[cryptome] Eccentricity: How Hard to Crack a Cryptosystem

  • From: John Young <jya@xxxxxxxxxxxx>
  • To: cypherpunks@xxxxxxxxxx,cryptography@xxxxxxxxxxxxx,cryptome@xxxxxxxxxxxxx
  • Date: Mon, 02 Sep 2013 17:49:37 -0400

One of the many eccentricities of crypto is speculating on how
long and how much computing power would be needed to crack
a particular cryptosystem, its algorithm or "implementation."
A favorite of popular writing on the topic, it is likely these
claims are pure fiction fabricated to satisfy headlines and
deadlines -- and, as always, to market or rididule a competitor's
piece of shit.

No Wikipedia entry on the phrase "crypto implementation,"
the all-time favorite excuse for the shit's absolute certain failure.

Some examples among hundreds:

No. 1


[No date]

DigiCert's base standard is to use 2048-bit keys in secure SSL certificates - that is enormously stronger than anything Lenstra et al attempted, in fact, it would require factoring a 617-digit number. RSA Labs claim (see: http://www.rsa.com/rsalabs/node.asp?id=2004) that 2048-bit keys are 2^32 (2 to the power of 32) times harder to break using NFS, than 1024-bit keys. 2^32 = 4,294,967,296 or almost 4.3 billion, therefore breaking a DigiCert 2048-bit SSL certificate would take about 4.3 billion times longer (using the same standard desktop processing) than doing it for a 1024-bit key. It is therefore estimated, that standard desktop computing power would take 4,294,967,296 x 1.5 million years to break a DigiCert 2048-bit SSL certificate. Or, in other words, a little over 6.4 quadrillion years.

In putting together our video, we estimated the age of the Universe to be 13,751,783,021 years or a little over 13.75 billion years, therefore if you tried to break a DigiCert 2048-bit SSL certificate using a standard modern desktop computer, and you started at the beginning of time, you would have expended 13 billion years of processing by the time you got back to today, and you would still have to repeat that entire process 468,481 times one after the other into our far far distant future before there was a good probability of breaking the certificate. In fact the Universe itself would grow dark before you even got close.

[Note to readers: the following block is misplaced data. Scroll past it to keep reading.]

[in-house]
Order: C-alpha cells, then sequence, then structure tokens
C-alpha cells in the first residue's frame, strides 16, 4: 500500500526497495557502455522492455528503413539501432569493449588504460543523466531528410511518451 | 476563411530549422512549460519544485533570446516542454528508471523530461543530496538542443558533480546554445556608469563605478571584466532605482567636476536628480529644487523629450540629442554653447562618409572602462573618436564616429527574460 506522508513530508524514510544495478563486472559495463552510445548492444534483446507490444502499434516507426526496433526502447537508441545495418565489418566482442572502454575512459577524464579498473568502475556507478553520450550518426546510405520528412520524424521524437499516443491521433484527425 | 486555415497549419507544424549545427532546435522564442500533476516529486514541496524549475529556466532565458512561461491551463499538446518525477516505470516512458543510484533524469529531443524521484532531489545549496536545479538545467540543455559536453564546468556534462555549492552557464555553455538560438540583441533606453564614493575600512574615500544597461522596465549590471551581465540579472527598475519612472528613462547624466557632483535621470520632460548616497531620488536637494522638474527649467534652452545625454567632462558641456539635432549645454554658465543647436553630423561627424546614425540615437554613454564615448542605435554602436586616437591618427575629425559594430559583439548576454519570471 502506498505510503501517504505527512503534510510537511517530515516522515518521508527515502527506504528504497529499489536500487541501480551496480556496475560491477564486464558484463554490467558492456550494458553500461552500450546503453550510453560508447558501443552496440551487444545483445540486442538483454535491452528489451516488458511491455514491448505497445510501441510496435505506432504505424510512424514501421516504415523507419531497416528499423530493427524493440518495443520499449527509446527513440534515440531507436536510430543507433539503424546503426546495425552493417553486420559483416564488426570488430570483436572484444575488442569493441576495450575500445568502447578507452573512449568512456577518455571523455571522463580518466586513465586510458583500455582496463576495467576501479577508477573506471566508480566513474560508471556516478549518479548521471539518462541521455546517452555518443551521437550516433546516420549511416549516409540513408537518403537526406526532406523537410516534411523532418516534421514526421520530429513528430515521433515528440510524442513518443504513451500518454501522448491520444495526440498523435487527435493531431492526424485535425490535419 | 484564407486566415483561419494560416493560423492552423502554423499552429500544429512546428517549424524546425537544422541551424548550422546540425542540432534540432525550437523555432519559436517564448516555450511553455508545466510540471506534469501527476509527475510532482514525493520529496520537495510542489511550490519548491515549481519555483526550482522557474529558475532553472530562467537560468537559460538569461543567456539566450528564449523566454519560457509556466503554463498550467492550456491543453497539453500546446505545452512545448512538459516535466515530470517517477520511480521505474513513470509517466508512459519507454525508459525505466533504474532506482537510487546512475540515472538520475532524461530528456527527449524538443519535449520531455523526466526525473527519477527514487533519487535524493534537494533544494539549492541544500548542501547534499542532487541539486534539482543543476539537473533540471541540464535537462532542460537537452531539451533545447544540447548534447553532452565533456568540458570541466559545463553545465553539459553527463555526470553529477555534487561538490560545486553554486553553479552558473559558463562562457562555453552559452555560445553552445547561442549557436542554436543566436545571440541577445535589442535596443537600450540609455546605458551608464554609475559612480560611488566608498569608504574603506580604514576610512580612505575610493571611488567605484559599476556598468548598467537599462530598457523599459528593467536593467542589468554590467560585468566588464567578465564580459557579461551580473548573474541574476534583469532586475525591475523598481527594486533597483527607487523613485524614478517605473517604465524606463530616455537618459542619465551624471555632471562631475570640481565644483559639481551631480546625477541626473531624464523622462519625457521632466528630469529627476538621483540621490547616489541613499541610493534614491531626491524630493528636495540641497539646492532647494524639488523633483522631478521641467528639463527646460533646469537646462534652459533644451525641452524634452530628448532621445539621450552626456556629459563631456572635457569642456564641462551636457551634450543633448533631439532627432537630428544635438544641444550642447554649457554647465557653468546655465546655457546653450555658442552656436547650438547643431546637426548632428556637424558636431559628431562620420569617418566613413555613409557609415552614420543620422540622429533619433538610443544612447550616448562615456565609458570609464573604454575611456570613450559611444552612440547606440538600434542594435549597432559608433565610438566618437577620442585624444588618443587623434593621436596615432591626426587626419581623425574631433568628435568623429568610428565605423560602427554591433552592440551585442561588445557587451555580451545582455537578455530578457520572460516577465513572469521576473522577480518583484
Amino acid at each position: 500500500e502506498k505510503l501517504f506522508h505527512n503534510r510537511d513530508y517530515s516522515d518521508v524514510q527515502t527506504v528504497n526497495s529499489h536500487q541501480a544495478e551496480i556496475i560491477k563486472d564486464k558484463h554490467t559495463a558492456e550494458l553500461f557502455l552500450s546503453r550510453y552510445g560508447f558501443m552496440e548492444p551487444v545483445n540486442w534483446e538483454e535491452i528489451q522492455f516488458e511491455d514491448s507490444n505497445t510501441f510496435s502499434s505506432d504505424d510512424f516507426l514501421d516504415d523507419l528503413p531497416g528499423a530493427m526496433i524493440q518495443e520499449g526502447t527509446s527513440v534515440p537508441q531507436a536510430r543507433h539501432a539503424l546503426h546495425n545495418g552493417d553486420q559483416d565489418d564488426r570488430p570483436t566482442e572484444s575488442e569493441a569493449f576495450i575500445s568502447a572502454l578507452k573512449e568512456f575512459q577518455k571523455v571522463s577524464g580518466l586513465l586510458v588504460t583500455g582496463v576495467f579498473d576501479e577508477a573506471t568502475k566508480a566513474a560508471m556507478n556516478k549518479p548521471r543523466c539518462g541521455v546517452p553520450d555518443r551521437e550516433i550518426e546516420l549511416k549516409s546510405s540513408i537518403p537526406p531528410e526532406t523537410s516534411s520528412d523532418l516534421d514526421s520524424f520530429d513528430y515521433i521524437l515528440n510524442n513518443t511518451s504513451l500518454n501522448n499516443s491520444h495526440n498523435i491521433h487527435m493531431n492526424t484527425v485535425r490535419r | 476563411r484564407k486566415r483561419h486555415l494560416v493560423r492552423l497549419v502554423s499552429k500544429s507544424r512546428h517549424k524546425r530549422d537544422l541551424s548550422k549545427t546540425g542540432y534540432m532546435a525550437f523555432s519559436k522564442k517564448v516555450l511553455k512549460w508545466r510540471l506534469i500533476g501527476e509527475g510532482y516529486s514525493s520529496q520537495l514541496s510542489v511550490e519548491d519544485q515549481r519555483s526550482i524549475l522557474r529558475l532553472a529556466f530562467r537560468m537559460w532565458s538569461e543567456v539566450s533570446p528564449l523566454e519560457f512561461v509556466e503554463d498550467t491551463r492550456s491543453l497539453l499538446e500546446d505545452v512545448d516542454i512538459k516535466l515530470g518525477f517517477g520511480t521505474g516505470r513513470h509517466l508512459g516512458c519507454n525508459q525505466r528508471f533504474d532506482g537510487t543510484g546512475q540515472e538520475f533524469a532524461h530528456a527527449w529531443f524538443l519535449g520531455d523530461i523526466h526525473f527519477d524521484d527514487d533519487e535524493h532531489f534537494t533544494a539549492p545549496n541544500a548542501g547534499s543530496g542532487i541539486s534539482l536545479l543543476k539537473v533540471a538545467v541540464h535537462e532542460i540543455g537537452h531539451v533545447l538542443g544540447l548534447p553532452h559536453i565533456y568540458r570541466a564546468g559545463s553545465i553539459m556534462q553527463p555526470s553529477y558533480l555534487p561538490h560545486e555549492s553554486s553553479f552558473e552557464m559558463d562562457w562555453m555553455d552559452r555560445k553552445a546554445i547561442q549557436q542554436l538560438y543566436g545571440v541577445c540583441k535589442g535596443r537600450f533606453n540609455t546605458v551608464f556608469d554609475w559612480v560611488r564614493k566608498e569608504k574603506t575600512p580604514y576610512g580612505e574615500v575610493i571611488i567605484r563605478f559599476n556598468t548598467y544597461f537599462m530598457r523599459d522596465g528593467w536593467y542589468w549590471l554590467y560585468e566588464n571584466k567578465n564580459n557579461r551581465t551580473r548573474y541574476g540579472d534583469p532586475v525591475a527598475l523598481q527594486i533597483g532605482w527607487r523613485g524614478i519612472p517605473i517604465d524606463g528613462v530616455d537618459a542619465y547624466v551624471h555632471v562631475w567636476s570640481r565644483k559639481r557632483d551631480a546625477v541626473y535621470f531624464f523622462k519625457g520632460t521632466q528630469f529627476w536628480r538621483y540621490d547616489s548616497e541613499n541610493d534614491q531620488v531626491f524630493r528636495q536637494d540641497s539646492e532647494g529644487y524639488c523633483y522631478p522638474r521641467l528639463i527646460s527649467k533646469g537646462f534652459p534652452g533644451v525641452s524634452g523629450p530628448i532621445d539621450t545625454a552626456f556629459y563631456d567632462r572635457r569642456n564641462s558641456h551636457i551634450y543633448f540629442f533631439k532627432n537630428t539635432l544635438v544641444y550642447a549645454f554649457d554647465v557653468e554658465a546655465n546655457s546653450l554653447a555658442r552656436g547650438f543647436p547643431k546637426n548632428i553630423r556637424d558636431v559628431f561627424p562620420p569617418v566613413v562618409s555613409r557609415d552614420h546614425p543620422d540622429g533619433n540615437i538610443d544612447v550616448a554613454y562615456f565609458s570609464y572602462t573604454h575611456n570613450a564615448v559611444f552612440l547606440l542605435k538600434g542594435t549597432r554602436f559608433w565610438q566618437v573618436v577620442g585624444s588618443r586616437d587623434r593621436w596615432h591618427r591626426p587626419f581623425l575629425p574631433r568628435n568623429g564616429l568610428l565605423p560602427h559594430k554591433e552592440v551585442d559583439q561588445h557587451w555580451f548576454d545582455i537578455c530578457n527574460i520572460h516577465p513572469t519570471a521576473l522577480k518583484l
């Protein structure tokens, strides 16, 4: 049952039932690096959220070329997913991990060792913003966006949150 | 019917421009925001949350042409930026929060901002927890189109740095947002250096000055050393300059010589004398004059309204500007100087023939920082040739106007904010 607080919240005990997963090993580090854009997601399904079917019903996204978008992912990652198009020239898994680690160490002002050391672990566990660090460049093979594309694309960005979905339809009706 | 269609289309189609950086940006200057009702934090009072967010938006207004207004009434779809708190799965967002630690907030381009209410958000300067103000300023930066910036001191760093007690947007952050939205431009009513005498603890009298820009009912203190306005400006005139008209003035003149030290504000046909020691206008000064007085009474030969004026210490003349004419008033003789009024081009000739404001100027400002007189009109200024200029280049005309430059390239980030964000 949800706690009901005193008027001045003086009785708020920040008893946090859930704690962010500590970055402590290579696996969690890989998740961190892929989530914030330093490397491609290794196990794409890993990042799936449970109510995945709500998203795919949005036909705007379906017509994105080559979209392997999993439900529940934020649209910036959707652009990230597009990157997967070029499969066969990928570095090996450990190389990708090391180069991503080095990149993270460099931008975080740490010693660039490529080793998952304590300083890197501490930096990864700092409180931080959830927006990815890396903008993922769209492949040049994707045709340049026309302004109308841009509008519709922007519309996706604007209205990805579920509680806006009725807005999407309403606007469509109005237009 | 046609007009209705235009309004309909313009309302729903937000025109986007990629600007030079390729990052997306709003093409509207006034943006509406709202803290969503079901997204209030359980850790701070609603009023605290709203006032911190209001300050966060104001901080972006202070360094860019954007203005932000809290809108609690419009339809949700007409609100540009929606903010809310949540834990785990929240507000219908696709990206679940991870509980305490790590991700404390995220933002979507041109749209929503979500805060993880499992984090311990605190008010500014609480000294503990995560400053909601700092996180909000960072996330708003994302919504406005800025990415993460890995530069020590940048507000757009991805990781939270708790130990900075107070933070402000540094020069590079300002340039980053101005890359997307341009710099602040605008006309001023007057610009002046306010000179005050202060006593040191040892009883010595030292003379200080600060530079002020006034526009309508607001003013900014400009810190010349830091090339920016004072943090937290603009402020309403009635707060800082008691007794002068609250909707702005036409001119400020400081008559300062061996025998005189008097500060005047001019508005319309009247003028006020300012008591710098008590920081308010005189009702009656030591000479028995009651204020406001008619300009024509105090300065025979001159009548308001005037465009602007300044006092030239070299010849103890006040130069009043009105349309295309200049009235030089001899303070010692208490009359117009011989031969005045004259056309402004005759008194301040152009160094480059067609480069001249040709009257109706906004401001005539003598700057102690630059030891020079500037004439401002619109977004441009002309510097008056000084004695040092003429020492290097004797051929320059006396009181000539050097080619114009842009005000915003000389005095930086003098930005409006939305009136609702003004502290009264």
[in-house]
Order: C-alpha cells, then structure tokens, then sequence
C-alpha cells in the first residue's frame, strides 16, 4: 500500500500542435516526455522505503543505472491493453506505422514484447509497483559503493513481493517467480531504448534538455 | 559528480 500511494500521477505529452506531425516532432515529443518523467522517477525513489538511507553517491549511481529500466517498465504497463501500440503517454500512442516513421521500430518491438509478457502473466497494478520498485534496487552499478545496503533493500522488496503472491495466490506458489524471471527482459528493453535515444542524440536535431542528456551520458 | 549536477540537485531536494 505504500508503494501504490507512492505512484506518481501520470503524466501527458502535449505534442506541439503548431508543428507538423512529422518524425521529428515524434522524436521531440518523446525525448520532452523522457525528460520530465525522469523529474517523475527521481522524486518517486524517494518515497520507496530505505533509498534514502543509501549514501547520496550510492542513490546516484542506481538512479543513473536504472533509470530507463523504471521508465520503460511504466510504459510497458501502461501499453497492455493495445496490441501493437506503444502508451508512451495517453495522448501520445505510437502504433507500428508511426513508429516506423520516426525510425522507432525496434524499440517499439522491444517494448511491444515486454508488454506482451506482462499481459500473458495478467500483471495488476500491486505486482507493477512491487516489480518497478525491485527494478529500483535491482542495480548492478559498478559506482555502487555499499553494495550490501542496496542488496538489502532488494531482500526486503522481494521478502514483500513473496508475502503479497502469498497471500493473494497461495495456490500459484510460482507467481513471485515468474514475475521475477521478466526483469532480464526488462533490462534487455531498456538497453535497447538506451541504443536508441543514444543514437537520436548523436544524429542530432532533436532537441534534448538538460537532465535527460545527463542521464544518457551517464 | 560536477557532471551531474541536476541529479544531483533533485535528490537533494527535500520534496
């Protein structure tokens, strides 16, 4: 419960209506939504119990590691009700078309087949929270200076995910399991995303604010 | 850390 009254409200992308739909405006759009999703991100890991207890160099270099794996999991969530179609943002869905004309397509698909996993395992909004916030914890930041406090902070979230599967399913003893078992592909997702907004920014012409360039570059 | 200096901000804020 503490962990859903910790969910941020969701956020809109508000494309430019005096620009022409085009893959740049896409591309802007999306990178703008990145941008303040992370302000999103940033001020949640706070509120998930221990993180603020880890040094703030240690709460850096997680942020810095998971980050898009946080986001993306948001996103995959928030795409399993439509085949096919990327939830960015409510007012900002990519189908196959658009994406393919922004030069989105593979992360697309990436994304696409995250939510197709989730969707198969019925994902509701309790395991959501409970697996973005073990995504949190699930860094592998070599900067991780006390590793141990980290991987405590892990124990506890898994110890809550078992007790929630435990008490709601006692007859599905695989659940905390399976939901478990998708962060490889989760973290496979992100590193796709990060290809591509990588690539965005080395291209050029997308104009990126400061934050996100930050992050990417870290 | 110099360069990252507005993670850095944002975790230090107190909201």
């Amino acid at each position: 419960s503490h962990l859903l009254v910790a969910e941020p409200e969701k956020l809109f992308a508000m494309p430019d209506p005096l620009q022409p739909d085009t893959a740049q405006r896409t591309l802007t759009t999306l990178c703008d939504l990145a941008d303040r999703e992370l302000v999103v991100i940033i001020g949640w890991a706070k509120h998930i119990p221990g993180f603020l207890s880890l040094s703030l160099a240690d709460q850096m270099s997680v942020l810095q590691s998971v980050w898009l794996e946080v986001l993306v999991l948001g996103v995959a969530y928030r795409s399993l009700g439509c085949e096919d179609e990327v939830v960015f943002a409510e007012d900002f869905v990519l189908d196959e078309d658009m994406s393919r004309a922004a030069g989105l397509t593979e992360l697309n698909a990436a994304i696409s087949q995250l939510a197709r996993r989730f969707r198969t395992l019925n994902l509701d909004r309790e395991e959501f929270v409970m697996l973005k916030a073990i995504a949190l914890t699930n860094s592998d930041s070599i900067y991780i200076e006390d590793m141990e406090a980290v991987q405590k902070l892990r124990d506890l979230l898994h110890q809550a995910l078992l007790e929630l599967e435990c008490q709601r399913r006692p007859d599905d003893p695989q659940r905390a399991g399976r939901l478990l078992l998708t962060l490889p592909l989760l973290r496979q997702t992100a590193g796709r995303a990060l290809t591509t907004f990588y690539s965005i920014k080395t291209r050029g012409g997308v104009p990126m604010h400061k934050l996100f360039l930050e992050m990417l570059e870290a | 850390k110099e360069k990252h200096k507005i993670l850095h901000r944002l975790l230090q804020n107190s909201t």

No. 2


How secure is AES against brute force attacks?

Mohit Arora, Sr. Systems Engineer & Security Architect, Freescale Semiconductor

5/7/2012 05:29 PM EDT

Even with a supercomputer, it would take 1 billion billion years to crack the 128-bit AES key using brute force attack. This is more than the age of the universe (13.75 billion years). If one were to assume that a computing system existed that could recover a DES key in a second, it would still take that same machine approximately 149 trillion years to crack a 128-bit AES key.


No. 3


The clock is ticking for encryption

The tidy world of cryptography may be upended by the arrival of quantum computers.

By Lamont Wood

March 21, 2011 06:00 AM ET

Today's encryption algorithms can be broken. Their security derives from the wildly impractical lengths of time it can take to do so.

Let's say you're using a 128-bit AES cipher. The number of possible keys with 128 bits is 2 raised to the power of 128, or 3.4x1038, or 340 undecillion. Assuming no information on the nature of the key is available (such as the fact that the owner likes to use his or her children's birthdays), a code-breaking attempt would require testing each possible key until one was found that worked.

Assuming that enough computing power was amassed to test 1 trillion keys per second, testing all possible keys would take 10.79 quintillion years. This is about 785 million times the age of the visible universe (13.75 billion years). On the other hand, you might get lucky in the first 10 minutes.

But using quantum technology with the same throughput, exhausting the possibilities of a 128-bit AES key would take about six months. If a quantum system had to crack a 256-bit key, it would take about as much time as a conventional computer needs to crack a 128-bit key.

A quantum computer could crack a cipher that uses the RSA or EC algorithms almost immediately.


No. 4


Thanks, XKCD

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